Lentils, which the group predicts will appear in everything from pasta to waffles “…as the quest for new plant-based protein sources continues to rise.”
2 Foods For The Gut
Consumers are continuing to seek out foods rich in prebiotics, cobiotics and probiotics.
The flashy red root vegetable moves beyond salads and appears in more juices, dehydrated fruit strips and yogurt.
4 Drinkable Grains
The most popular example of drinkable grains are oats which, when ground, lend smoothies a creamy texture. Chia seeds are also being used the same way.
5 Bee-Less Honey
Born from concerns of bee colony collapse — a phenomenon in which whole colonies of bees are dying en masse — food companies are creating fruit-based, imitation bee-less honeys.
Look for dessert sauces like chocolate and caramel toppings to come calcium-enriched, and cake frosting to be high in protein.
7 Happier Animals
In line with grass-fed cows, social and ethically responsible consumption is also driving up demand for pastured chickens and pen-free pigs.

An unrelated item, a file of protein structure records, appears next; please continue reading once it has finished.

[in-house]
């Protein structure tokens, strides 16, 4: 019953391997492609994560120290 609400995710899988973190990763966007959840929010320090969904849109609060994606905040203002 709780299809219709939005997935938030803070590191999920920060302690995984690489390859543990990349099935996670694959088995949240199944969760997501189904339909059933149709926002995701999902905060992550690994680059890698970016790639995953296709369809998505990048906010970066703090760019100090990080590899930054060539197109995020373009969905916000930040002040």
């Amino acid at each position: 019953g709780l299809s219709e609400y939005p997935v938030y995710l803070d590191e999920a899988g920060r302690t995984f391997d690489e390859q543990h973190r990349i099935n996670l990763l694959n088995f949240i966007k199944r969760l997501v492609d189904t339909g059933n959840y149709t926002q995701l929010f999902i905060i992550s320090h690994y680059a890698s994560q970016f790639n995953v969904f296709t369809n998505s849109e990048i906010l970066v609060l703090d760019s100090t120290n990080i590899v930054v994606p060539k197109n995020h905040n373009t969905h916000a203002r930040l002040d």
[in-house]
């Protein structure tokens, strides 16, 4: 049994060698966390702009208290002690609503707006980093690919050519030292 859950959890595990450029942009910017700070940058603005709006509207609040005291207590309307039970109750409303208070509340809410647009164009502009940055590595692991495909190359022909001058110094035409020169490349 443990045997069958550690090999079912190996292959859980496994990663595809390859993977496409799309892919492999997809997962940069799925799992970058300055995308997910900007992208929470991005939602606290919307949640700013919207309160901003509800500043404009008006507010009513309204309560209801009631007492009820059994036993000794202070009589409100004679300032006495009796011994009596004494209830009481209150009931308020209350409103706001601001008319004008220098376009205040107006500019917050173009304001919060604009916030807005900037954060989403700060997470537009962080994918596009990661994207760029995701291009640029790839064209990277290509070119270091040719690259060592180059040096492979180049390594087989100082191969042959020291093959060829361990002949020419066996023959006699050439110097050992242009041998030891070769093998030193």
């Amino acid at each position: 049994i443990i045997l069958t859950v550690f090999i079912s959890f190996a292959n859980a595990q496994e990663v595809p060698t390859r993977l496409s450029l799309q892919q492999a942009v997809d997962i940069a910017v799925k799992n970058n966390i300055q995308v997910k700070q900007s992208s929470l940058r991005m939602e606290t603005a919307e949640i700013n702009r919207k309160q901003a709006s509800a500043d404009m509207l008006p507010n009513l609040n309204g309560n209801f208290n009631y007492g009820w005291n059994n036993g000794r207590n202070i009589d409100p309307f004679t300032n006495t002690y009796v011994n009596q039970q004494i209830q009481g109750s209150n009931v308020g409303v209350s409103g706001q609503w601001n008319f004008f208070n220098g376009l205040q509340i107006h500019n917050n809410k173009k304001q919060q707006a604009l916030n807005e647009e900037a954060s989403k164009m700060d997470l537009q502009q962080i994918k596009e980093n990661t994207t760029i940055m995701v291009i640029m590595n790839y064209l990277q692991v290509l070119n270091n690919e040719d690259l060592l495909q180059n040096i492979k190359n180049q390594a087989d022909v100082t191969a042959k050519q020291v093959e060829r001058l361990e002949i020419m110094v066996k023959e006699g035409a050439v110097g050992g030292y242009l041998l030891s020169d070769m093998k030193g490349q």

8 Cradle Of Superfoods
Africa is being described as a “hotbed of exotic superfoods” for vitamin-packed foods like baobab (pictured here), moringa leaf and bissap tea.
In the early 2000s, the stamp of approval sought by health-conscious consumers was the USDA’s organic certification. Today, it’s the GMO-Free Project Verified seal that holds purchasing power for health-conscious consumers in the U.S..
10 Pond Scum
Algae milk is now called “the new kid in non-dairy milk,” for being packed with vitamins, lactose-free and sustainable.